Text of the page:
Persecuting Rich Pricks. An ABC of Ignobility from OBE to IRD.

Mark Hubbard's picture
Submitted by Mark Hubbard on Mon, 2012-06-18 05:40

From best of Life Behind the IRon Drape:

Cactus has had a glance at this, but I want to highlight the philosophical menace of the immorality reported by Granny Herald over the weekend, because it’s a certainty the MSM will never get to it, and it’s important. Look at what we do to the people who pay for this increasingly violent, second hander society:

‘New Zealand's richest people have paid more than $500 million in extra tax after an Inland Revenue crackdown.
IRD investigators have unravelled the complex tax affairs of individuals who have, or control, more than $50 million each to ensure they pay their fair share of tax. … Since the unit was set up in 2003, it has collected $467 million.’

Don't hold me to the following figures, as I'm too depressed to go confirm the stats somewhere on my hard disk, but this group of, to quote a former finance minister (the one who didn't believe in knighthoods, then took one), this group of 'rich pricks' form part of the 19% of taxpayers that pay 86% of the tax take. In a civilised country you might think a thank you would be in order, but not in our social democracies: no, what we've done is have IRD set up an elite group of pricks to deal to them, and citing ‘fairness’ of all contradictory things. Aren’t they already paying more than their fair share? I don't know what the group is known as, in-house, though I suspect it rhymes with Gestapo, but if you show the initiative to make it onto New Zealand's rich list, unlike the two-faced politician with his knighthood, the one thing guaranteed is that you will earn a series of visits from them. Indeed, your privacy will be totally invaded, your life will be turned inside out, and if your accountant has got some part of our income tax legislation wrong - and Cactus is right, this is as likely to be bad or worrisomely common retrospective tax law, as ‘cheating’ - then you may well lose a house.

If I can get more than 370 followers on Twitter, I think I'm going to start a movement for transparency in politics; given the only thing I've seen a Western politician do, for years now, is decry the selfishness of rich pricks, my first recommendation will be that all taxpayers with the cheek to have worked eighty hour weeks and taken the risks necessary to be worth fifty million dollars - and despite that in earning this they have delivered goods and services that will have improved the standards of living of all of us - I'm going to recommend they be forced to wear something in public to identify them, IRD shouldn’t be the only ones with access; perhaps a little yellow dollar sign on their lapels, so that we can spit at these brazen scapegoats in the street. We want what they've got, and in fairness, the IRD better take it from them. They're even so selfish as to think the state shouldn't decide how and on whom their money is spent.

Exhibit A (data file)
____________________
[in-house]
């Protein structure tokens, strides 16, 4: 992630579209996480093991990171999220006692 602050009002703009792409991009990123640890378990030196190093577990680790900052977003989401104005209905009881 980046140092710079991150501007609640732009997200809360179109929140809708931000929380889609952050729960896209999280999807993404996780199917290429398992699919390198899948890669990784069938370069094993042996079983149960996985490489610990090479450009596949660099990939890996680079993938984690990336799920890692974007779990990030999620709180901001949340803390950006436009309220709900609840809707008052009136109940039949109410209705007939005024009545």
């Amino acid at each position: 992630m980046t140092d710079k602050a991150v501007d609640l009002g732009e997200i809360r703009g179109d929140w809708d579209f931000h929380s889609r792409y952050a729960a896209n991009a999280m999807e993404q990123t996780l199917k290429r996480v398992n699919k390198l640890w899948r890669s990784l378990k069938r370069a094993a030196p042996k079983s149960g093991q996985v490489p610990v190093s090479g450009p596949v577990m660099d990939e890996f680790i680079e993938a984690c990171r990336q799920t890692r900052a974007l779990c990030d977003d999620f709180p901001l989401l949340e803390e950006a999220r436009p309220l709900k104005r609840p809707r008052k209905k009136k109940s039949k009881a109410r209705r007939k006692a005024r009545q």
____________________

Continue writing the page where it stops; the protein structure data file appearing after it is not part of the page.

Hang on, I need a wine to steady my anger down to rant, again (a wine which, with the excise taxes, I've probably paid fifty percent more than I would have had to in an actual free market. Dashwood Sauvignon, Marlborough, by the way, currently best buy for those who've blown the wine budget)

Right.

IRD hold compliance meetings every year, the last one I attended was three years ago where the department's chief commissar in charge of persecution/compliance, a Wellingtonian, of course, was bragging at how he loved using 'private sector assets against the private sector.' Those, remarkably, were his exact words. At the time I thought this very confrontational for a man whose wages were paid by the tax slavery of private sector risk takers, as I didn't think this was supposed to be a ‘them and us’ war. And, frankly, I didn't think it was very nice. In that instance he was talking about how IRD were mining the Waikato University benchmarking database; a database to which small business gives it's data freely - with a good faith now thrown back in their faces - so that they may obtain in return information to help them run their businesses better. The commissar was awfully pleased with himself that from the database they'd extracted the profit a painter should make on a litre of paint, and they were about to launch their blitzkrieg, demanding to know why, recession aside - which IRD audit know nothing of - each poor sod painter might not have made his quota of profit on his paint purchases for the year, with the intention, I assume, to levy tax on any difference ... if you remember, I've already written on where the burden of proof lies in a tax case. Anyway, that finished it for me, I've never been back to a compliance meeting for fear I might break someone, sorry, something. Instead I have simply been getting morose about my job, fearful of the consequence of getting it wrong, sleeping with my professional indemnity policy, and scaling back by asking some of my bigger clients to please go elsewhere. I'm over it, it’s not living, and I'm looking around me, with purpose, for something else that’s actually satisfying.

Unfortunately my advocacy of laissez-faire capitalism - noting the crony capitalism we have is to capitalism what sea horses are to horses - has never been about money; it's only ever been about that wonderful, evolutionary thing that capitalism, and only capitalism, is based on - the voluntary transaction. I'm a freedom freak: peace baby, the true sixties legacy, not those suited communists in the Greens Party whose every policy is the advocacy of force. Only on the voluntary transaction can there be a voluntary, free society. I said unfortunately because this has meant that while I'm comfortable, I'm not rich enough to build a space station. That's what I would do if I had money in real quantity. I'd build a space station and remove myself from the ugly, brute society we've created for ourselves, yet again. As generation text say, 'I'd be outa here'.